As we perceive it, the Petitioner has raised two issues in his petition for review: (1) whether he was afforded a timely preliminary/detention hearing with regard to his parole status; and (2) whether he and his attorney received notice of the Board's March 14, 1977 decision.*fn1

With regard to the first issue, it is clear from the pleadings that Petitioner was accorded a preliminary/detention hearing on September 3, 1976, approximately 15 days after a parole violation warrant was lodged against him charging him with technical parole violations. Looking to the regulations then in effect, it is apparent that Petitioner was entitled to receive a preliminary hearing within 10 days of the lodging of the parole violation warrant. See 37 Pa. Code §§ 71.3(1) and (3). While the pleadings appear facially complete in this regard, further inquiry reveals that a criminal preliminary hearing may have been conducted on August 25, 1976 (9 days after the Board lodged its warrant), thus obviating the necessity for the Board to conduct a preliminary hearing of its own. See Gant v. Pennsylvania Board of Probation and Parole, 32 Pa. Commonwealth Ct. 627,

[ 41 Pa. Commw. Page 415380]

A.2d 510 (1977). Therefore, since a violation of the Code may not have occurred, we will direct the Board to clarify this issue by supplemental affidavit.

Turning to the second issue, we are satisfied, on the basis of the pleadings, that Petitioner's failure to receive notice of the Board's March 14, 1977 decision was occasioned by his unauthorized absence from the detention facility where notice was actually sent. At first glance, the pleadings would indicate that notice was not, in fact, sent to Petitioner's counsel, a public defender, as is required by the Board's redrafted regulations. See 7 Pa. B. § 71.4(9) (effective March 1, 1977). However, closer examination of the Board's supporting affidavit suggests that notice was sent to Petitioner, who was then at the Philadelphia General Hospital, and also to the Philadelphia Detention Center. Further, a vague reference is made in the pleadings to an exchange of letters between the Board, Petitioner and Petitioner's counsel regarding the alleged notice deficiency. Since our resolution of the first issue precludes our final disposition of this matter, we think it appropriate for the Board also to clarify, by supplemental affidavit, the notice procedure utilized subsequent to its March 14, 1977, decision, with special reference to whether Petitioner's counsel was given notice thereof.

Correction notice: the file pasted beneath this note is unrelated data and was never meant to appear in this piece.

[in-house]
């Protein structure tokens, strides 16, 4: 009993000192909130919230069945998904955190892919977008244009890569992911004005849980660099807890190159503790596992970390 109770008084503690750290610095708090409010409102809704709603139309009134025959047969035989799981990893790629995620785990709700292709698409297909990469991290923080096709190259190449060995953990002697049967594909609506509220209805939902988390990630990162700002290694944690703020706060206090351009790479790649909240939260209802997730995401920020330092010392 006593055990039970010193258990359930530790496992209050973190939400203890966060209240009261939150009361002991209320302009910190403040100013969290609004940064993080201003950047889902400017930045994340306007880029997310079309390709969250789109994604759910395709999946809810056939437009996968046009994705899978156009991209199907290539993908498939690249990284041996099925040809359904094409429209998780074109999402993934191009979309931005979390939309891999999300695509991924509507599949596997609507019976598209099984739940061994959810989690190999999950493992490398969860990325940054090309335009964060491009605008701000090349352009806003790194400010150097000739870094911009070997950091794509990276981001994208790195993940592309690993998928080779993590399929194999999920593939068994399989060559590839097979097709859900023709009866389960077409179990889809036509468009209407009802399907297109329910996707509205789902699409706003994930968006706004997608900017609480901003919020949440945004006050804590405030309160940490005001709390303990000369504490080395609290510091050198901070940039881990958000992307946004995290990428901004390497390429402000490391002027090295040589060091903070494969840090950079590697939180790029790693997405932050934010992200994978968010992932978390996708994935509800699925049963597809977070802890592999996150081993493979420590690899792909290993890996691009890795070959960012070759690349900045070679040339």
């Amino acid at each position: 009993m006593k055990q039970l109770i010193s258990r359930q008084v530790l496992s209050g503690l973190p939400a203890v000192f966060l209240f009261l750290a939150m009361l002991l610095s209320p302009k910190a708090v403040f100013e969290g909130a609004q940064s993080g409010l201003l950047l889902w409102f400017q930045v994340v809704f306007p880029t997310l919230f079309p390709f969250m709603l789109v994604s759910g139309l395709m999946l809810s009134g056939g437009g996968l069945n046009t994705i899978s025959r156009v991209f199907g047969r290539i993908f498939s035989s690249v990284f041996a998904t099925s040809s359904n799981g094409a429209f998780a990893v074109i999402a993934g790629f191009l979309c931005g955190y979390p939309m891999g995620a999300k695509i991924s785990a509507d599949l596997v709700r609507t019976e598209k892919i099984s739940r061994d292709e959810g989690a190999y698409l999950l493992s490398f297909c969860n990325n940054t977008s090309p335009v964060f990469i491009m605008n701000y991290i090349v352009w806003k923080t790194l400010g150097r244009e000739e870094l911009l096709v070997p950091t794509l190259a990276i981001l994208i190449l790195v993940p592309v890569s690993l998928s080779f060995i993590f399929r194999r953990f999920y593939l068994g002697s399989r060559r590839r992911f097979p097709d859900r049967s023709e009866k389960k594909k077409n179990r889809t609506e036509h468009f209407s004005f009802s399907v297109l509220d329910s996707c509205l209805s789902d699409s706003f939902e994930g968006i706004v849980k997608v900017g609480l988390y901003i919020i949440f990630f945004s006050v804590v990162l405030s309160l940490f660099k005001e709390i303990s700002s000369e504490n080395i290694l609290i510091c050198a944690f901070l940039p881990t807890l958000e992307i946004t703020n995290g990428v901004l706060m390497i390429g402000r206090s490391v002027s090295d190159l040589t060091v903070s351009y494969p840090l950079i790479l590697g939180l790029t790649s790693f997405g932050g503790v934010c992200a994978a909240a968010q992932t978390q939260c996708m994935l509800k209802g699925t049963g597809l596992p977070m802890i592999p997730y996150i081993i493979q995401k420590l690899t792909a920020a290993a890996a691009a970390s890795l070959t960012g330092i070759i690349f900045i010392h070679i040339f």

And Now, this 28th day of March, 1979, the motions of Dennis Grady and of the Pennsylvania Board of Probation and Parole for summary judgment are denied, without prejudice, and the Board is hereby directed to file supplemental affidavits consistent with this opinion within 20 days of this order. The Petitioner shall have the opportunity to file affidavits within the same period.

(See supplemental opinion -- page 651.)


Motions denied without prejudice. Filing of affidavits ordered.